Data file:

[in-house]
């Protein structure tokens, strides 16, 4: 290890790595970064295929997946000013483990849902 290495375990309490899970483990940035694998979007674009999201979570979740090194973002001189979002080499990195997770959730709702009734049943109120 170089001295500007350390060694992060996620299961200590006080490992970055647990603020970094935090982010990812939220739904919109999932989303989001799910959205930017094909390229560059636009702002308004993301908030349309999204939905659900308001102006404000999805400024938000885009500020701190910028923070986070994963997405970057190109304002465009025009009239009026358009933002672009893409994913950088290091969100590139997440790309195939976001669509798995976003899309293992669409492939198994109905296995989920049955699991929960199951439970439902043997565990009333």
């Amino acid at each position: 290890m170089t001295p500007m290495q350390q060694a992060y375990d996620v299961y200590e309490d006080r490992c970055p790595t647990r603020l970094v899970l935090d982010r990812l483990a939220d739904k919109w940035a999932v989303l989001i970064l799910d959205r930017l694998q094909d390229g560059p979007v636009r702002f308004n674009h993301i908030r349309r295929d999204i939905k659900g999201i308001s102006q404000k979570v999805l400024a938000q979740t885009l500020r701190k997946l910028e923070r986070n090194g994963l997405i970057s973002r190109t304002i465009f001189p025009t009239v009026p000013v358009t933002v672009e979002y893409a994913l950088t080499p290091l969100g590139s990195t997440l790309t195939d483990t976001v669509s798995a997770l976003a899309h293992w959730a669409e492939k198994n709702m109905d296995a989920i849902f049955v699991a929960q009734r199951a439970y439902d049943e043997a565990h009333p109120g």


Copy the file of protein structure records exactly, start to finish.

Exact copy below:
[in-house]
């Protein structure tokens, strides 16, 4: 290890790595970064295929997946000013483990849902 290495375990309490899970483990940035694998979007674009999201979570979740090194973002001189979002080499990195997770959730709702009734049943109120 170089001295500007350390060694992060996620299961200590006080490992970055647990603020970094935090982010990812939220739904919109999932989303989001799910959205930017094909390229560059636009702002308004993301908030349309999204939905659900308001102006404000999805400024938000885009500020701190910028923070986070994963997405970057190109304002465009025009009239009026358009933002672009893409994913950088290091969100590139997440790309195939976001669509798995976003899309293992669409492939198994109905296995989920049955699991929960199951439970439902043997565990009333």
């Amino acid at each position: 290890m170089t001295p500007m290495q350390q060694a992060y375990d996620v299961y200590e309490d006080r490992c970055p790595t647990r603020l970094v899970l935090d982010r990812l483990a939220d739904k919109w940035a999932v989303l989001i970064l799910d959205r930017l694998q094909d390229g560059p979007v636009r702002f308004n674009h993301i908030r349309r295929d999204i939905k659900g999201i308001s102006q404000k979570v999805l400024a938000q979740t885009l500020r701190k997946l910028e923070r986070n090194g994963l997405i970057s973002r190109t304002i465009f001189p025009t009239v009026p000013v358009t933002v672009e979002y893409a994913l950088t080499p290091l969100g590139s990195t997440l790309t195939d483990t976001v669509s798995a997770l976003a899309h293992w959730a669409e492939k198994n709702m109905d296995a989920i849902f049955v699991a929960q009734r199951a439970y439902d049943e043997a565990h009333p109120g």